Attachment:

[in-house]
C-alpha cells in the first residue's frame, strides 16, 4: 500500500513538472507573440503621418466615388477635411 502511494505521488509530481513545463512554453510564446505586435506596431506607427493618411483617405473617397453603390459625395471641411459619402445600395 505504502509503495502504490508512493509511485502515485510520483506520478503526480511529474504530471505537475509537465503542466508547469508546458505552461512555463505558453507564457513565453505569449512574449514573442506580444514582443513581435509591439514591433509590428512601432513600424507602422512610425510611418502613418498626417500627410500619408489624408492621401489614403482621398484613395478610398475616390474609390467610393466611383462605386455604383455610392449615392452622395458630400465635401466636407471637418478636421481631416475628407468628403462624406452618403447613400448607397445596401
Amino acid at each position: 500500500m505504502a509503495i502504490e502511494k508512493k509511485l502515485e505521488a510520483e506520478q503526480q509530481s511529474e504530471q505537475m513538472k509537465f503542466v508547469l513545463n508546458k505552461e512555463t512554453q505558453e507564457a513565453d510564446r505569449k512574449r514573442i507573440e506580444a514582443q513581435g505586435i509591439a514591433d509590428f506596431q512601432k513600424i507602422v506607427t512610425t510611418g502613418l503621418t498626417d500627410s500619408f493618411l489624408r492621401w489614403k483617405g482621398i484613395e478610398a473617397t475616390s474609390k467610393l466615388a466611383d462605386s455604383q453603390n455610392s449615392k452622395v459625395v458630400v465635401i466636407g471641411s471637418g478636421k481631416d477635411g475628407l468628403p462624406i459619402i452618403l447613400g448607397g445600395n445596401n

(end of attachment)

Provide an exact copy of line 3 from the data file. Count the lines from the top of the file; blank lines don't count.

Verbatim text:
Amino acid at each position: 500500500m505504502a509503495i502504490e502511494k508512493k509511485l502515485e505521488a510520483e506520478q503526480q509530481s511529474e504530471q505537475m513538472k509537465f503542466v508547469l513545463n508546458k505552461e512555463t512554453q505558453e507564457a513565453d510564446r505569449k512574449r514573442i507573440e506580444a514582443q513581435g505586435i509591439a514591433d509590428f506596431q512601432k513600424i507602422v506607427t512610425t510611418g502613418l503621418t498626417d500627410s500619408f493618411l489624408r492621401w489614403k483617405g482621398i484613395e478610398a473617397t475616390s474609390k467610393l466615388a466611383d462605386s455604383q453603390n455610392s449615392k452622395v459625395v458630400v465635401i466636407g471641411s471637418g478636421k481631416d477635411g475628407l468628403p462624406i459619402i452618403l447613400g448607397g445600395n445596401n